Brothers in Arms

Lone Survivor
(USA, 123 min.)
Written and directed by Peter Berg
Starring: Mark Wahlberg, Taylor Kitsch, Emile Hirsch, Ben Foster
Taylor Kitsch as Mike Murphy and Mark Wahlberg as Marcus Luttrell in Lone Survivor
Based on the failed mission “Operation Red Wings” which tasked four members of SEAL Team 10 on June 28, 2005 to kill Taliban leader Ahmad Shah, Lone Survivor is an under-the-radar drama that could take audiences by surprise when it opens in January. Awards prospects might not be the in the sights of this late-in-the-game player, yet Lone Survivor should provide solid drama and inspiration for those looking to avoid both art-house award season fare and the annual glut of “January releases”. This true-life story is a compelling and inspiring film, and a sturdy effort from writer/director Peter Berg (Battleship, Friday Night Lights).

Mark Wahlberg stars as Marcus Luttrell, the lone survivor of “Operation Red Wings” who lived to tell about the fight he and his brothers in arms held when they were ambushed and vastly out-numbered by Taliban forces. Luttrell and three other SEALs—Michael Murphy (Taylor Kitsch), Danny Dietz (Emile Hirsh), and Matt ‘Axe’ Axelson (Ben Foster)—find themselves in a precarious situation when they’re faced with death as a consequence of doing the right thing. The SEALs are holed up in the forest outlying the hiding spot of Ahmad Shah and, while they’re waiting for the opportunity to kill, a trio of goat farmers stumbles upon them. The farmers seem harmless, for they’re just an old man and two boys. However, the SEALs know that letting them go will inevitably signal their presence and blow the mission.

Having gone dark—due to covert reasons and consequences of shoddy communication—the SEALs must debate the options amongst themselves. The three passersby would be collateral damage and save the mission, but they’d be direct violations of the rules of engagement and bring an inevitable firestorm as fallout of the media coverage of Shah’s death. The also poses obvious ethical quandaries—can a SEAL kill an innocent to complete a mission? Can a soldier break legal and moral rules in the fight for justice?

The questions arise more directly and less provocatively than they did in last year’s Zero Dark Thirty, as the SEALs debate aloud the issue that Kathryn Bigelow dramatized through visceral scenes of torture that were shrouded in moral ambiguity. Lone Survivor, then, is sure to avoid any controversy that befell Zero Dark Thirty, especially since the SEALs take the high road more explicitly than Jessica Chastain’s noble Maya ultimately did with her investigation. Consequently, Lone Survivor might not incite as necessary a debate about America’s presence and tactics in the Middle East, but a much different story is being dramatized in this case. They have vastly dissimilar objectives, so the only noticeable difference between Lone Survivor and Zero Dark Thirty is that which separates Berg and Bigelow as filmmakers. (There really is an art to what Bigelow can do.)

Lone Survivor is less about interrogating the brutality of war and more about celebrating and upholding an idea of fraternity that is the base of American wartime ideology. Lone Survivor is, above all, a story about the bond that exists between soldiers as they fight in the name of free America. As the four SEALs defend themselves to the death, Lone Survivor illustrates how each hit absorbed by a soldier is felt by the members of his team. Lone Survivor looks like a war movie, but it feels like a western as our four all-American heroes stand their ground in the rocky terrain and trade fire with some villainous outlaws. It’s a story of strength and honour, and of upholding a moral authority even if it brings dire consequences.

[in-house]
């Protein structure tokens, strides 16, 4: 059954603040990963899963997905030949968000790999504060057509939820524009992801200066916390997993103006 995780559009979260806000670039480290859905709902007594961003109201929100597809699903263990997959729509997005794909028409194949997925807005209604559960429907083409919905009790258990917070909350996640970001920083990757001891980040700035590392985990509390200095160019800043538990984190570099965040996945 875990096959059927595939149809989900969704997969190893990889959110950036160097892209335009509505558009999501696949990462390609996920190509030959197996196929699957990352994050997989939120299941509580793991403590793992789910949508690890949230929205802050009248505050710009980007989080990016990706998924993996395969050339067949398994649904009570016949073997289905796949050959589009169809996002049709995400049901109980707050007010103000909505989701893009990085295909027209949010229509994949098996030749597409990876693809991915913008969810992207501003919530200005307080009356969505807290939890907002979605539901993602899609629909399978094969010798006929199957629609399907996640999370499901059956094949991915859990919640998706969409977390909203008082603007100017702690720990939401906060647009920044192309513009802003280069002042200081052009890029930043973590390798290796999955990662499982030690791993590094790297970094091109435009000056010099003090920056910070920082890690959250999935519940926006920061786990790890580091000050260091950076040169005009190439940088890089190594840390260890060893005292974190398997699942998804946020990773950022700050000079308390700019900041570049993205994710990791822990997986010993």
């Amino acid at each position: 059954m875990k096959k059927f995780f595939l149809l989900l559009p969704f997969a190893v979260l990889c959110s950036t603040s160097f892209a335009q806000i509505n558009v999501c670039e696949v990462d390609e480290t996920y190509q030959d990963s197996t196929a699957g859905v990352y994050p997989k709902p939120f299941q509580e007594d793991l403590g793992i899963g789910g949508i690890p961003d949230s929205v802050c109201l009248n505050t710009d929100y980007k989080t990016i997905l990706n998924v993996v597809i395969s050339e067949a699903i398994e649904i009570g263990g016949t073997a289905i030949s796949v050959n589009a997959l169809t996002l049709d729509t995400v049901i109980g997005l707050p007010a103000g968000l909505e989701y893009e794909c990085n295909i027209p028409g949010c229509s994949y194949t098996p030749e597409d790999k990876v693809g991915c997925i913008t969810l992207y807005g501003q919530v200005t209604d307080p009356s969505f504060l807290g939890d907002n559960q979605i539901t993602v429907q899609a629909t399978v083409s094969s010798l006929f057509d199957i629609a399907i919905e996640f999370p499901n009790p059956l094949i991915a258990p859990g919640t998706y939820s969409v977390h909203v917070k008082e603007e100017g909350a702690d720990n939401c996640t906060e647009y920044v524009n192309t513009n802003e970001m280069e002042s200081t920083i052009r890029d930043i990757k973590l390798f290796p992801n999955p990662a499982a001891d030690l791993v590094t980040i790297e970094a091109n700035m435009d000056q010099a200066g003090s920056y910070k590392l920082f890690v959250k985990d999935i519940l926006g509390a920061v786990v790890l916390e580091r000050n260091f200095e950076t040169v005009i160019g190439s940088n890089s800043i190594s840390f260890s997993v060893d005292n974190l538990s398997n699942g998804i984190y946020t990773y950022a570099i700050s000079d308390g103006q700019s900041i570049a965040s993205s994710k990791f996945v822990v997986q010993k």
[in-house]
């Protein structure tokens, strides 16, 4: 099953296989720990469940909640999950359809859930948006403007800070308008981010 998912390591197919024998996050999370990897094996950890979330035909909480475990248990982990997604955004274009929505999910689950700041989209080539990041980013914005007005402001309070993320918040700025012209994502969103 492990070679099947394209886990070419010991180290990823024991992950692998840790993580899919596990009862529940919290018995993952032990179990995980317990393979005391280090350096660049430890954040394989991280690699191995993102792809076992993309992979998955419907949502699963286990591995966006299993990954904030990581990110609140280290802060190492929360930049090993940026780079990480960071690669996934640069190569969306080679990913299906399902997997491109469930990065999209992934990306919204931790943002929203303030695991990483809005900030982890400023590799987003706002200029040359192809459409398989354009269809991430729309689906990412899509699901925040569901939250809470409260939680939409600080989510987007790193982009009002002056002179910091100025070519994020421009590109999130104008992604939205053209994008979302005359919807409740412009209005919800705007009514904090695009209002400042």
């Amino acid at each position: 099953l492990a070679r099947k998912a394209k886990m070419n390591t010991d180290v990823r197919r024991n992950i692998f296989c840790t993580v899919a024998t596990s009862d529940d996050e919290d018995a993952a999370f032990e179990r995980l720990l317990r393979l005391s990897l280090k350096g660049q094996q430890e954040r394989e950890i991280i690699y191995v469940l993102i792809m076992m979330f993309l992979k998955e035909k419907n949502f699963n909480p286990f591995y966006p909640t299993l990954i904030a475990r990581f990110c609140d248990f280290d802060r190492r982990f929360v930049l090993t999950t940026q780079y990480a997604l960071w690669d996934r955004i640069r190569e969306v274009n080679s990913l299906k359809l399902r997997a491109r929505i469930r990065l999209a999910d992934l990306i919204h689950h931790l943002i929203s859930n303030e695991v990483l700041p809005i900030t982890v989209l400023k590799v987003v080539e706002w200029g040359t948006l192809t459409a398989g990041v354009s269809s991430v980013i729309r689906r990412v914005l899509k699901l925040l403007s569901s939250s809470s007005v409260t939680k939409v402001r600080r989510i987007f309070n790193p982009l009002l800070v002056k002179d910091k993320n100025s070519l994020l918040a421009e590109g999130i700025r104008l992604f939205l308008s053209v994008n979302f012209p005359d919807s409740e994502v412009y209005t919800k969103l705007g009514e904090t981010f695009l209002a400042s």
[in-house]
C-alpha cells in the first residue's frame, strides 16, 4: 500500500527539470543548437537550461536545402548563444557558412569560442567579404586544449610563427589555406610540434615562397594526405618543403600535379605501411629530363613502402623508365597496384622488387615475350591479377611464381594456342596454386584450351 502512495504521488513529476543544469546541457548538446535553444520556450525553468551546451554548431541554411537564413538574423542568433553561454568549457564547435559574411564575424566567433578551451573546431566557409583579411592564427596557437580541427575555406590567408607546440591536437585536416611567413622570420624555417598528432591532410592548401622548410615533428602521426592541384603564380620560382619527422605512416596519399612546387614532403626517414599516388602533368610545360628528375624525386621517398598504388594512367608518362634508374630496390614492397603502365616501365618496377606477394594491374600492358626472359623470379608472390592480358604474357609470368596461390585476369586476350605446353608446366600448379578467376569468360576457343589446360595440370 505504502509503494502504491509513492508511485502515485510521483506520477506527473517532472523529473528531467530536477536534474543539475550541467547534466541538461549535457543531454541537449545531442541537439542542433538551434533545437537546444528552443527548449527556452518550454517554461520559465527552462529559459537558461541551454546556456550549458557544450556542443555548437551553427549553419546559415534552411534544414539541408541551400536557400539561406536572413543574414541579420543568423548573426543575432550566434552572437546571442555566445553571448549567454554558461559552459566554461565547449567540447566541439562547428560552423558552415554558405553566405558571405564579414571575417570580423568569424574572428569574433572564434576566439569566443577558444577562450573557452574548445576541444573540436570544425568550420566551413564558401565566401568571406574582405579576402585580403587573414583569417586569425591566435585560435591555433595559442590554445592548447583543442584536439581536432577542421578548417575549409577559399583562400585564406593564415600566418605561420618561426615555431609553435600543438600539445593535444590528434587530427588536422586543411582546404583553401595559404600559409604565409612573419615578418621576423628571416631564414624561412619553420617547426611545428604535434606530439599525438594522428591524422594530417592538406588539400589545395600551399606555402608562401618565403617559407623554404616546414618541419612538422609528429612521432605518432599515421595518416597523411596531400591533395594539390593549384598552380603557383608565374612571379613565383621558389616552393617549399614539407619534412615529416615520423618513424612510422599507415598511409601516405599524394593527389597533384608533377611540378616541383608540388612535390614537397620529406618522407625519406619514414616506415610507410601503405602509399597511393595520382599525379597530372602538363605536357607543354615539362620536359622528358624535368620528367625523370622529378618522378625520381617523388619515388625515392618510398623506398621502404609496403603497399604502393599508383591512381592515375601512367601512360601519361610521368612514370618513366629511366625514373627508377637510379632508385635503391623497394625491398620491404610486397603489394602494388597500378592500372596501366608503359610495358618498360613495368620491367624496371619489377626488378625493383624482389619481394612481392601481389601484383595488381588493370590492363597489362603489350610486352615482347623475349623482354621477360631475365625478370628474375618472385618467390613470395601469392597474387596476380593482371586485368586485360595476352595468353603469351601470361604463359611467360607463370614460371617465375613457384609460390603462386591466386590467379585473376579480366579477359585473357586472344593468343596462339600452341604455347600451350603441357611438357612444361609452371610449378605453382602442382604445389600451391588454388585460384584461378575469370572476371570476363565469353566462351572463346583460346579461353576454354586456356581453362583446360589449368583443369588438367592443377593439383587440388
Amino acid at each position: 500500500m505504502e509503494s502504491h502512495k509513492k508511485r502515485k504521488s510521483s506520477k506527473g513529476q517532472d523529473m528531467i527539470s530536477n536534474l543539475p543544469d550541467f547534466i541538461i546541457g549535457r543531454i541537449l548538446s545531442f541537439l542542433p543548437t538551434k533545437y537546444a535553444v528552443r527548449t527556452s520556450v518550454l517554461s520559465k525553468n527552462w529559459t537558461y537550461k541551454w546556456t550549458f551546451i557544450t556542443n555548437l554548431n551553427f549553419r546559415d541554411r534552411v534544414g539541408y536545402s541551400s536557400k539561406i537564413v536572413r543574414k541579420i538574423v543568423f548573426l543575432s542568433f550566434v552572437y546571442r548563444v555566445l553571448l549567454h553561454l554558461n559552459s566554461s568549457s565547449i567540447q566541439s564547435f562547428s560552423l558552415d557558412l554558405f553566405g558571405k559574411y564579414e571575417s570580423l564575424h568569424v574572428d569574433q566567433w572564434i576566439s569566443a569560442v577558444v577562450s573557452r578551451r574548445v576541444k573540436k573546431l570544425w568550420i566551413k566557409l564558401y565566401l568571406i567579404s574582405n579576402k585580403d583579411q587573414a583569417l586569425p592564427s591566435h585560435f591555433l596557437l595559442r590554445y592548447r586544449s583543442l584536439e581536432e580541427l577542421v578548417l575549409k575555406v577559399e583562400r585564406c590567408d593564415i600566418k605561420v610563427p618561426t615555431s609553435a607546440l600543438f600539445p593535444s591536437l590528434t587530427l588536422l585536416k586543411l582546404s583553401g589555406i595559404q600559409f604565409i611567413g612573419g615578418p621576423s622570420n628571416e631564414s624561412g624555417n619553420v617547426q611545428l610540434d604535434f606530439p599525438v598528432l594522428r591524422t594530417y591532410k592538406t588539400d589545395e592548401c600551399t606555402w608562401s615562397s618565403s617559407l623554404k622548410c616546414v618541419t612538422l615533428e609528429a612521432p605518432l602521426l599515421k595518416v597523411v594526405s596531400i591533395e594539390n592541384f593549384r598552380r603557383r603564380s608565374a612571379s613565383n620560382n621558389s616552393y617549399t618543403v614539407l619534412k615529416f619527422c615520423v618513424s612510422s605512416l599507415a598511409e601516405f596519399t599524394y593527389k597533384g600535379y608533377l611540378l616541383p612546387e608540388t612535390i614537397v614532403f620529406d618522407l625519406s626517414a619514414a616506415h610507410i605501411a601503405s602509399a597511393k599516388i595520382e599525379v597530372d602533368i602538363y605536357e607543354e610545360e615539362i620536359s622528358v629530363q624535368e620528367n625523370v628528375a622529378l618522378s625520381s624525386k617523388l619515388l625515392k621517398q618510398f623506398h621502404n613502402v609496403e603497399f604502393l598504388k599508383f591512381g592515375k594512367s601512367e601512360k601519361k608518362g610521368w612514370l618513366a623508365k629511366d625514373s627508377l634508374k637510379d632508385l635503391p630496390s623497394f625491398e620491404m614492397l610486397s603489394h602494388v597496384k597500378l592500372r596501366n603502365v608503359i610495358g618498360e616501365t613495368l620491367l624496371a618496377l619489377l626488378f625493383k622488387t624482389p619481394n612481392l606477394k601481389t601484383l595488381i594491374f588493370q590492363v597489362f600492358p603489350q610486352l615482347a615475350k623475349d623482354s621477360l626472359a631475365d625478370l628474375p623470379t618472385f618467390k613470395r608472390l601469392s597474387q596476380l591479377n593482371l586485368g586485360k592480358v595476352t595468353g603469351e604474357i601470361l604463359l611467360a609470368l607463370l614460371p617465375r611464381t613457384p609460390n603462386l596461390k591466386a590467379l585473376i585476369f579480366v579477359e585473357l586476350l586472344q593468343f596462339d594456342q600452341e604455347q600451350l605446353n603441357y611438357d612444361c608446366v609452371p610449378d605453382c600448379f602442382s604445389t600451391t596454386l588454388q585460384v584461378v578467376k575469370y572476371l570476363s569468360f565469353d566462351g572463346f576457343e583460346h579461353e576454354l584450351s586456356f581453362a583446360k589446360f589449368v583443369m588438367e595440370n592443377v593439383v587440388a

Lone Survivor thankfully returns the code of honour to the Afghan citizens in the town near the brutal confrontation that leaves Murphy, Dietz, and Axelson dead and Luttrell severely wounded. Luttrell is discovered by a villager, who protects him from the Taliban army under the pre-Islamic code the Pashtunwali, which requires one to protect person his enemies. It’s a necessary turn of representation, as the SEALs of Lone Survivor essentially trade fire with a bunch of cunning and bloodthirsty Afghans for the first three-quarters of the film. Lone Survivor shows a moral authority that exists in various corners of the globe.

The film’s strong sense of honour has an undeniable whiff of good-old American patriotism, though, as Lone Survivor’s dramatization of the SEALs’ last stand feels like a gripping and realistic depiction of war. The action is stark, visceral, and surprisingly brutal as the violent depiction of the SEALs’ deaths refuses to shy away from what they endured. Rather than cut from the deaths of these three men, Berg and editor Colby Parker, Jr. hold on the SEALs as the final kill shots rip into their bodies. It’s a tough film to watch, but the graphic nature of the film is essential to honouring how valiantly these gunslingers fought in their final hours. Lone Survivor pays a fine tribute towards the fallen SEALs with its rousing score by Explosions in the Sky and with the cinematography by Tobias A. Schliessler that mixes Saving Private Ryan-like grittiness with sweepingly elegiac shots of soft light enveloping the SEALs’ final mission.

The film is especially affectionate towards its four heroes. Top-lined by a strong Mark Wahlberg, the four actors pay tribute to the fallen SEALs by underscoring their humanity: the SEALs are stealthy warriors, yet the actors show them to be as flawed and as vulnerable as the ordinary folks watching the tale that unfolds onscreen. These soldiers grit their teeth and stand tall like John Wayne, but they also shed tears for the families they’ll never see again. Lone Survivor is a brutally stark film, but an inspiring one at that.

Rating: ★★★½ (out of ★★★★★)

Lone Survivor opens in theatres January 10th.